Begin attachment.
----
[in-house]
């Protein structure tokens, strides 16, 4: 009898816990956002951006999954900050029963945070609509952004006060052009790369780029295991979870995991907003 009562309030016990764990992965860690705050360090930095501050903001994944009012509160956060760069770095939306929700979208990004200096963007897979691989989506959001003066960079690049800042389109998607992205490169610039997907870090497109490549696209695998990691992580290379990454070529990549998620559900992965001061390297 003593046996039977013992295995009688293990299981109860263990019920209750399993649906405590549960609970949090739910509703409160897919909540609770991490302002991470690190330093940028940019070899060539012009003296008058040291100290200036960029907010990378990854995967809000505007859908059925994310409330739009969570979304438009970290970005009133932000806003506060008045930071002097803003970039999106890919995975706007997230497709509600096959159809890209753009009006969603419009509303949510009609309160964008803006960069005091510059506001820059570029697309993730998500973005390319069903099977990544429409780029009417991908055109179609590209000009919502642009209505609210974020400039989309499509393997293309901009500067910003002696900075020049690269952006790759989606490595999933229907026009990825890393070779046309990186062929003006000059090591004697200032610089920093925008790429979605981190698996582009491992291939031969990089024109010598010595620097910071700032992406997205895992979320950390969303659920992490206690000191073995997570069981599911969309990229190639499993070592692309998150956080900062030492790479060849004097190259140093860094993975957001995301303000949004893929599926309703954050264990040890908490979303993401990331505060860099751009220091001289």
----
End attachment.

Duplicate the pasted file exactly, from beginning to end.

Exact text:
[in-house]
């Protein structure tokens, strides 16, 4: 009898816990956002951006999954900050029963945070609509952004006060052009790369780029295991979870995991907003 009562309030016990764990992965860690705050360090930095501050903001994944009012509160956060760069770095939306929700979208990004200096963007897979691989989506959001003066960079690049800042389109998607992205490169610039997907870090497109490549696209695998990691992580290379990454070529990549998620559900992965001061390297 003593046996039977013992295995009688293990299981109860263990019920209750399993649906405590549960609970949090739910509703409160897919909540609770991490302002991470690190330093940028940019070899060539012009003296008058040291100290200036960029907010990378990854995967809000505007859908059925994310409330739009969570979304438009970290970005009133932000806003506060008045930071002097803003970039999106890919995975706007997230497709509600096959159809890209753009009006969603419009509303949510009609309160964008803006960069005091510059506001820059570029697309993730998500973005390319069903099977990544429409780029009417991908055109179609590209000009919502642009209505609210974020400039989309499509393997293309901009500067910003002696900075020049690269952006790759989606490595999933229907026009990825890393070779046309990186062929003006000059090591004697200032610089920093925008790429979605981190698996582009491992291939031969990089024109010598010595620097910071700032992406997205895992979320950390969303659920992490206690000191073995997570069981599911969309990229190639499993070592692309998150956080900062030492790479060849004097190259140093860094993975957001995301303000949004893929599926309703954050264990040890908490979303993401990331505060860099751009220091001289």